• Provide 10 Mbps downstream and 1 Mbps upstream to an additional 100,000 unserved households beyond its CAF II commitments by December 31, 2020
  • Deploy 10 Mbps downstream and 1 Mbps upstream to 77,402 households in accordance with the CAF II requirements in the census blocks identified by the FCC
  • Deploy 6 Mbps downstream and 1 to 1.5 Mbps upstream to an additional 250,000 households in California

Altogether this would bring better broadband to over 800,000 California homes. But I feel sorry for the homes that are being upgraded to 6 Mbps. This will likely be their last upgrade before their copper gets torn down in the not-too-distant future.

Telling Customers the Truth

FCC_New_LogoThe FCC got a recommendation from its Staff to finally implement one of the aspects of net neutrality that large ISPs are bound to hate. They are recommending that ISPs publish consumer disclosure forms that declare all of the relevant facts about their broadband products.

This is not a new requirement and was originally ordered in the first FCC net neutrality decision several years ago. Since it was never challenged in court, this portion of the original order always remained in effect. But the FCC never got around to telling carriers specifically what they must disclose to customers.

The list of what Staff is recommending to be disclosed is really thorough and includes all of the information that customers ought to know about their broadband product. This includes:

  • What the product would cost if bought as a standalone product, not part of a bundle.
  • Details of how those prices change if the product is in a bundle.
  • Details of the charges. For instance, if there is a data cap, then what is the base fee and how much is additional data?
  • Any associated charges for a modem, WiFi router, or other equipment.
  • Details of other monthly fees. This is a great requirement because large carriers have been inventing various fees to make their base prices look lower, and a customer has no way of knowing in most cases if these fees represent taxes the carriers must pay or are just pocketed by the carrier.
  • A list of the taxes that apply to the service.
  • Average data speeds. The FCC wants carriers to report the average peak download and upload speeds that come from FCC testing or carrier tests. This will be a real challenge for some carriers since broadband speeds can vary widely within their network. For instance, DSL speeds vary by the distance from the central office. Cable modem speeds can vary a lot between different network nodes. And some technologies varies by the number of users on the system.
  • Average latency. This is the network delay in getting data from the web.
  • Average packet loss. How much of the data you are downloading comes through accurately. This and latency are two things that carriers rarely disclose.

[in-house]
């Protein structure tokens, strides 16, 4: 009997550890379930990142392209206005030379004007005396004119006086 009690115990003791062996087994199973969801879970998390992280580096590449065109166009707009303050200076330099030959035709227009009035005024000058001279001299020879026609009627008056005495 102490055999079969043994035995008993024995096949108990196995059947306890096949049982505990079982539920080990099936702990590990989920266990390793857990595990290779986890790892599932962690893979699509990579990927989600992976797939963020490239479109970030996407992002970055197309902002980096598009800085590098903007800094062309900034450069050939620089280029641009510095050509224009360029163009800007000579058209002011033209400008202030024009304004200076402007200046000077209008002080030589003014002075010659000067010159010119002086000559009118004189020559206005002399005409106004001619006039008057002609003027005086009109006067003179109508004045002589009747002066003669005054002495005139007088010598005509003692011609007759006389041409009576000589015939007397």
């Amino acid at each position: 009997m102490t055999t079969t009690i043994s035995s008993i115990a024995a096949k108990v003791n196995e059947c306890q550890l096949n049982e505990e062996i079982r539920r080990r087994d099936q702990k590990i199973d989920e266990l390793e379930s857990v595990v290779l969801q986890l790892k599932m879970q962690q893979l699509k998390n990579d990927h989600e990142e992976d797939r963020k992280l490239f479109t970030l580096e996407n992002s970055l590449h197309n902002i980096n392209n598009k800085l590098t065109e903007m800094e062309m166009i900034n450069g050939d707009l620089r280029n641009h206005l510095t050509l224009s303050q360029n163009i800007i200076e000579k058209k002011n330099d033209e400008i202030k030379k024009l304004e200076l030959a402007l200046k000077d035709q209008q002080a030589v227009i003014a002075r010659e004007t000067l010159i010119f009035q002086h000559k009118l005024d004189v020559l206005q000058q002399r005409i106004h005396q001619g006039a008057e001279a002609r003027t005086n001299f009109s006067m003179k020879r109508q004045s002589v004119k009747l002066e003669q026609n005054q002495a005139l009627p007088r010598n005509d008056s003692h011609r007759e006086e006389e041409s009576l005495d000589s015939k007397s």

• A list of network management practices that might affect service. The FCC wants details about how such practices are triggered and applied to the network.
  • The company’s privacy policy.
  • How to make complaints.

For now these rules are only going to apply to carriers with more than 100,000 customers. The FCC is going to consider, however, how this might apply to smaller carriers at some later date. One has to imagine that at least some of this is going to be required for everybody.

That is an incredibly detailed list of requirements and covers every aspect of selling a data product. Carriers that deliver honest speeds are going to have no problems with these requirements. In fact, if you deliver a fast data product that actually delivers what you advertise, then these disclosure forms could become a competitive edge since you will be able to point to the competitor’s forms that tell a different story.

One thing that this ought to stop is carriers selling ‘up-to’ speeds since they are now going to have to disclose the actual speeds they deliver. It’s very common to see the large companies selling the same speeds in every market although the speeds they advertise are only available in urban parts of the states. This results in people thinking they are buying one speed but getting something far slower.

I’ve always wondered why the FCC took so long to do this. This requirement has been on the books now for many years and basically all that was needed was for the FCC to tell the carriers to implement what had been ordered. But it’s finally here and I am looking forward to seeing how the big companies comply with this. This level of required detail doesn’t give carriers a lot of wiggle room and perhaps customers are finally going to have a way to compare competing data products.